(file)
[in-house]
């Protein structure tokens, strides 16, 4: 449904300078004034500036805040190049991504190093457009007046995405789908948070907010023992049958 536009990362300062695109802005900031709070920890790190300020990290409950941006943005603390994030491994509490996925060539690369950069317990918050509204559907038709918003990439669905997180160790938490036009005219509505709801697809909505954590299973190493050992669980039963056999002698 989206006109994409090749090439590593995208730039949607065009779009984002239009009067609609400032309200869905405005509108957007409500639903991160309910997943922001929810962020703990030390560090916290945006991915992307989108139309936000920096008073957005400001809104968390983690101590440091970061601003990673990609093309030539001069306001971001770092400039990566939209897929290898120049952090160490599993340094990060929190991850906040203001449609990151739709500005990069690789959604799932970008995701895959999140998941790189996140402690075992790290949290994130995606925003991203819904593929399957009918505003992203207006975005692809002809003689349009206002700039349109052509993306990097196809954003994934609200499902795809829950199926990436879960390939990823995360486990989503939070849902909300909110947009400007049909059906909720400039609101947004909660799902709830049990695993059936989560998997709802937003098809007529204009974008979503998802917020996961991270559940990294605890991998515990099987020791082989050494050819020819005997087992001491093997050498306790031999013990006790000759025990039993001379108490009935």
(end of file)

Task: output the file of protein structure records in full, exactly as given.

[in-house]
């Protein structure tokens, strides 16, 4: 449904300078004034500036805040190049991504190093457009007046995405789908948070907010023992049958 536009990362300062695109802005900031709070920890790190300020990290409950941006943005603390994030491994509490996925060539690369950069317990918050509204559907038709918003990439669905997180160790938490036009005219509505709801697809909505954590299973190493050992669980039963056999002698 989206006109994409090749090439590593995208730039949607065009779009984002239009009067609609400032309200869905405005509108957007409500639903991160309910997943922001929810962020703990030390560090916290945006991915992307989108139309936000920096008073957005400001809104968390983690101590440091970061601003990673990609093309030539001069306001971001770092400039990566939209897929290898120049952090160490599993340094990060929190991850906040203001449609990151739709500005990069690789959604799932970008995701895959999140998941790189996140402690075992790290949290994130995606925003991203819904593929399957009918505003992203207006975005692809002809003689349009206002700039349109052509993306990097196809954003994934609200499902795809829950199926990436879960390939990823995360486990989503939070849902909300909110947009400007049909059906909720400039609101947004909660799902709830049990695993059936989560998997709802937003098809007529204009974008979503998802917020996961991270559940990294605890991998515990099987020791082989050494050819020819005997087992001491093997050498306790031999013990006790000759025990039993001379108490009935």